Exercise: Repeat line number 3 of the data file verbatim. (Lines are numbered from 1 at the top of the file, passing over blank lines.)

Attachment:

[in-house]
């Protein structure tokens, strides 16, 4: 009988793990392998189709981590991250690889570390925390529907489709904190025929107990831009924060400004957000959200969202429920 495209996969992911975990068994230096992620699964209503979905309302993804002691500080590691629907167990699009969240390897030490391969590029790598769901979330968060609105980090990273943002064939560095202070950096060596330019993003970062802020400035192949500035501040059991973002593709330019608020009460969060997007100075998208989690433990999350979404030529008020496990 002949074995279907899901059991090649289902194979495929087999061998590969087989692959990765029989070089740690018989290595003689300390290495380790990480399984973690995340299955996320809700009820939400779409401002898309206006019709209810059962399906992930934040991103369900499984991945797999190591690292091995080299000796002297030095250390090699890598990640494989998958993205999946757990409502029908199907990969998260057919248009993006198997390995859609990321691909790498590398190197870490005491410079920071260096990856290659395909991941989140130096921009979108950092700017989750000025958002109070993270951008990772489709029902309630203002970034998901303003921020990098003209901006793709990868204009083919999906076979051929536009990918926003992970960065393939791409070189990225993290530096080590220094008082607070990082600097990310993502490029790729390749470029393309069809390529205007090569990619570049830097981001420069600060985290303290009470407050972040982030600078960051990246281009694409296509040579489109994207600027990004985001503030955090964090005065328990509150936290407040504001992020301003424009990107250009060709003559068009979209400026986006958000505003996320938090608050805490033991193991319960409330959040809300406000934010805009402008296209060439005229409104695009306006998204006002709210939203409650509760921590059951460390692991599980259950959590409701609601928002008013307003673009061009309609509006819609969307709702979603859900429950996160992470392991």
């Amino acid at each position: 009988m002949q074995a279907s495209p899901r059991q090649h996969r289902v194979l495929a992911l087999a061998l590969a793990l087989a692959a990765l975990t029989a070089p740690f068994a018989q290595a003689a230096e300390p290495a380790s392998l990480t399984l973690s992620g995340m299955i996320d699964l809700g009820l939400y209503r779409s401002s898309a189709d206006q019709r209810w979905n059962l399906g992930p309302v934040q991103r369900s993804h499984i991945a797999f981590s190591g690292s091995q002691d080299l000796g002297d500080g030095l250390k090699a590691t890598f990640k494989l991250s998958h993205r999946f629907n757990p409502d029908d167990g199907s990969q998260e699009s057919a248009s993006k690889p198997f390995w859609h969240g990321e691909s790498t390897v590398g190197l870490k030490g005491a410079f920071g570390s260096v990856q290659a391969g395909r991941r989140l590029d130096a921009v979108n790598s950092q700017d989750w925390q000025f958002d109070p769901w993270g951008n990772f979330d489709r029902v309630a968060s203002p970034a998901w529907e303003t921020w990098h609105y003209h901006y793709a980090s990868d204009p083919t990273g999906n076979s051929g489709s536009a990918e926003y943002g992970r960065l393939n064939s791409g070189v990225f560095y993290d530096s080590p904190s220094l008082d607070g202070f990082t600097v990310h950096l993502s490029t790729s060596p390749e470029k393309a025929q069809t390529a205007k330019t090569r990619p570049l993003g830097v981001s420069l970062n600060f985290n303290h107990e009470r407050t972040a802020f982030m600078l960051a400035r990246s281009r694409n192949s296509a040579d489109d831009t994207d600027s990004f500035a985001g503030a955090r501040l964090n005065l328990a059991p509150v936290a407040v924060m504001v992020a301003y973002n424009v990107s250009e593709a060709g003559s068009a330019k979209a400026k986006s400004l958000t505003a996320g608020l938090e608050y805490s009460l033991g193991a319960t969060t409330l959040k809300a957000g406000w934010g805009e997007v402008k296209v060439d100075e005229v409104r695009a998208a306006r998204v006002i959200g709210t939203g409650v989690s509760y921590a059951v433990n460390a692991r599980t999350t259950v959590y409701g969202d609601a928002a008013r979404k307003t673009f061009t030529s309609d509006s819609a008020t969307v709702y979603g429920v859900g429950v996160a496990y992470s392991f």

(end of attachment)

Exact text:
């Amino acid at each position: 009988m002949q074995a279907s495209p899901r059991q090649h996969r289902v194979l495929a992911l087999a061998l590969a793990l087989a692959a990765l975990t029989a070089p740690f068994a018989q290595a003689a230096e300390p290495a380790s392998l990480t399984l973690s992620g995340m299955i996320d699964l809700g009820l939400y209503r779409s401002s898309a189709d206006q019709r209810w979905n059962l399906g992930p309302v934040q991103r369900s993804h499984i991945a797999f981590s190591g690292s091995q002691d080299l000796g002297d500080g030095l250390k090699a590691t890598f990640k494989l991250s998958h993205r999946f629907n757990p409502d029908d167990g199907s990969q998260e699009s057919a248009s993006k690889p198997f390995w859609h969240g990321e691909s790498t390897v590398g190197l870490k030490g005491a410079f920071g570390s260096v990856q290659a391969g395909r991941r989140l590029d130096a921009v979108n790598s950092q700017d989750w925390q000025f958002d109070p769901w993270g951008n990772f979330d489709r029902v309630a968060s203002p970034a998901w529907e303003t921020w990098h609105y003209h901006y793709a980090s990868d204009p083919t990273g999906n076979s051929g489709s536009a990918e926003y943002g992970r960065l393939n064939s791409g070189v990225f560095y993290d530096s080590p904190s220094l008082d607070g202070f990082t600097v990310h950096l993502s490029t790729s060596p390749e470029k393309a025929q069809t390529a205007k330019t090569r990619p570049l993003g830097v981001s420069l970062n600060f985290n303290h107990e009470r407050t972040a802020f982030m600078l960051a400035r990246s281009r694409n192949s296509a040579d489109d831009t994207d600027s990004f500035a985001g503030a955090r501040l964090n005065l328990a059991p509150v936290a407040v924060m504001v992020a301003y973002n424009v990107s250009e593709a060709g003559s068009a330019k979209a400026k986006s400004l958000t505003a996320g608020l938090e608050y805490s009460l033991g193991a319960t969060t409330l959040k809300a957000g406000w934010g805009e997007v402008k296209v060439d100075e005229v409104r695009a998208a306006r998204v006002i959200g709210t939203g409650v989690s509760y921590a059951v433990n460390a692991r599980t999350t259950v959590y409701g969202d609601a928002a008013r979404k307003t673009f061009t030529s309609d509006s819609a008020t969307v709702y979603g429920v859900g429950v996160a496990y992470s392991f």